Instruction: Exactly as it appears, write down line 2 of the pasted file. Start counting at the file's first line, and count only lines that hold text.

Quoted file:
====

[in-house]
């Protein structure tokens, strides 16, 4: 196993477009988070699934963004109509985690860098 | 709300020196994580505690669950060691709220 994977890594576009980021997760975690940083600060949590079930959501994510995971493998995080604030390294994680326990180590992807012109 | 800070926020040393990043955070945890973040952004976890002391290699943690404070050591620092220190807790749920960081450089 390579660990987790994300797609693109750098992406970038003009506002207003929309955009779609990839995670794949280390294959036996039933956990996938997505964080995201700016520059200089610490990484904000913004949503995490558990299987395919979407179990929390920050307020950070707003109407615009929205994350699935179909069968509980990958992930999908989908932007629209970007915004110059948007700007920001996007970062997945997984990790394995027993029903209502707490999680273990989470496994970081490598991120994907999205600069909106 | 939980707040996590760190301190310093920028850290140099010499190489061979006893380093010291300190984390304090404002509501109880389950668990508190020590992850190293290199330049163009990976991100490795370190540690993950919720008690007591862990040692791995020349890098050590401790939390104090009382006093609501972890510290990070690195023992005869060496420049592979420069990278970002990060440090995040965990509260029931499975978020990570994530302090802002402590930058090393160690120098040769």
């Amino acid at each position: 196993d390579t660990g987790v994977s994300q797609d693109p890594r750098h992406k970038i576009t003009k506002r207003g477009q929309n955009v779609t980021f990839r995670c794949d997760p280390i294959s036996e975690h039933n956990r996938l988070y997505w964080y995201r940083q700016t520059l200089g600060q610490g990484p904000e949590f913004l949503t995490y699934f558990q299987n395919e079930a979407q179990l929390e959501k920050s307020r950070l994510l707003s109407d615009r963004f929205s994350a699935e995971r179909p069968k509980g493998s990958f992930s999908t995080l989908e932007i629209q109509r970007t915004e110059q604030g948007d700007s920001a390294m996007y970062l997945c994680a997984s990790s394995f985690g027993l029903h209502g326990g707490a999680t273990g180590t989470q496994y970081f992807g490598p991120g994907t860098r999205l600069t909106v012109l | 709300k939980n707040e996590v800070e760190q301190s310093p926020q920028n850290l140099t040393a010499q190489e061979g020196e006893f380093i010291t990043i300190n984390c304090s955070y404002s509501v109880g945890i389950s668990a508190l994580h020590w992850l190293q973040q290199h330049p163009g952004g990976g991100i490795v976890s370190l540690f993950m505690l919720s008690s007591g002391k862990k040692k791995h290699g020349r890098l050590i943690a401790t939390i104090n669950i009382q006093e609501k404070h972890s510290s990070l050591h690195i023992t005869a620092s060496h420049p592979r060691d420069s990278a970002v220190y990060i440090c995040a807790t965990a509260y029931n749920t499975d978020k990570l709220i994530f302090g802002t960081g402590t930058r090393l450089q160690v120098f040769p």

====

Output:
């Protein structure tokens, strides 16, 4: 196993477009988070699934963004109509985690860098 | 709300020196994580505690669950060691709220 994977890594576009980021997760975690940083600060949590079930959501994510995971493998995080604030390294994680326990180590992807012109 | 800070926020040393990043955070945890973040952004976890002391290699943690404070050591620092220190807790749920960081450089 390579660990987790994300797609693109750098992406970038003009506002207003929309955009779609990839995670794949280390294959036996039933956990996938997505964080995201700016520059200089610490990484904000913004949503995490558990299987395919979407179990929390920050307020950070707003109407615009929205994350699935179909069968509980990958992930999908989908932007629209970007915004110059948007700007920001996007970062997945997984990790394995027993029903209502707490999680273990989470496994970081490598991120994907999205600069909106 | 939980707040996590760190301190310093920028850290140099010499190489061979006893380093010291300190984390304090404002509501109880389950668990508190020590992850190293290199330049163009990976991100490795370190540690993950919720008690007591862990040692791995020349890098050590401790939390104090009382006093609501972890510290990070690195023992005869060496420049592979420069990278970002990060440090995040965990509260029931499975978020990570994530302090802002402590930058090393160690120098040769």